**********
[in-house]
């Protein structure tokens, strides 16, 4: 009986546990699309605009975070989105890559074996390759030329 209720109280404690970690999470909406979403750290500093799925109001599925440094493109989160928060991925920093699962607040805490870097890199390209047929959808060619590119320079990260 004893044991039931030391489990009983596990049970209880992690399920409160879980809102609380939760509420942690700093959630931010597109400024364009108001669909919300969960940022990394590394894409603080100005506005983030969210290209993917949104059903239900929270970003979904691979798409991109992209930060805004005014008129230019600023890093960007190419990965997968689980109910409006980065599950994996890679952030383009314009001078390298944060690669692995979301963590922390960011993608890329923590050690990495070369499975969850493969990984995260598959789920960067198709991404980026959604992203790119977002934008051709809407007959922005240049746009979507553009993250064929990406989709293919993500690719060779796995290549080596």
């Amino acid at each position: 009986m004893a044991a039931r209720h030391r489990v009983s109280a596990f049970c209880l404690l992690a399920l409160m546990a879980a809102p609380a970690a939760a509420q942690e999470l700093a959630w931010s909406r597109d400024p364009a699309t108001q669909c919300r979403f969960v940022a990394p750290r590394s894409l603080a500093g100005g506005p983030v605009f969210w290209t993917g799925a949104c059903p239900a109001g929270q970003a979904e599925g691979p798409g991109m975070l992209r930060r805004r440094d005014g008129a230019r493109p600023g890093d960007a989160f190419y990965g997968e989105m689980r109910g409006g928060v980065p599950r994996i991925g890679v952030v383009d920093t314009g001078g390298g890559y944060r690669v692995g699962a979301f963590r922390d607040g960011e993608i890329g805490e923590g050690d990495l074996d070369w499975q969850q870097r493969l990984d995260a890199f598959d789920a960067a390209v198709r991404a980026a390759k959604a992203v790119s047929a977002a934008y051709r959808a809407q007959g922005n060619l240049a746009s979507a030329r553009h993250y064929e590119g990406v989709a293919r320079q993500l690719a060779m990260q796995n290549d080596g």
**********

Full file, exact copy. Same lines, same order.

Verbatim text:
[in-house]
């Protein structure tokens, strides 16, 4: 009986546990699309605009975070989105890559074996390759030329 209720109280404690970690999470909406979403750290500093799925109001599925440094493109989160928060991925920093699962607040805490870097890199390209047929959808060619590119320079990260 004893044991039931030391489990009983596990049970209880992690399920409160879980809102609380939760509420942690700093959630931010597109400024364009108001669909919300969960940022990394590394894409603080100005506005983030969210290209993917949104059903239900929270970003979904691979798409991109992209930060805004005014008129230019600023890093960007190419990965997968689980109910409006980065599950994996890679952030383009314009001078390298944060690669692995979301963590922390960011993608890329923590050690990495070369499975969850493969990984995260598959789920960067198709991404980026959604992203790119977002934008051709809407007959922005240049746009979507553009993250064929990406989709293919993500690719060779796995290549080596």
């Amino acid at each position: 009986m004893a044991a039931r209720h030391r489990v009983s109280a596990f049970c209880l404690l992690a399920l409160m546990a879980a809102p609380a970690a939760a509420q942690e999470l700093a959630w931010s909406r597109d400024p364009a699309t108001q669909c919300r979403f969960v940022a990394p750290r590394s894409l603080a500093g100005g506005p983030v605009f969210w290209t993917g799925a949104c059903p239900a109001g929270q970003a979904e599925g691979p798409g991109m975070l992209r930060r805004r440094d005014g008129a230019r493109p600023g890093d960007a989160f190419y990965g997968e989105m689980r109910g409006g928060v980065p599950r994996i991925g890679v952030v383009d920093t314009g001078g390298g890559y944060r690669v692995g699962a979301f963590r922390d607040g960011e993608i890329g805490e923590g050690d990495l074996d070369w499975q969850q870097r493969l990984d995260a890199f598959d789920a960067a390209v198709r991404a980026a390759k959604a992203v790119s047929a977002a934008y051709r959808a809407q007959g922005n060619l240049a746009s979507a030329r553009h993250y064929e590119g990406v989709a293919r320079q993500l690719a060779m990260q796995n290549d080596g």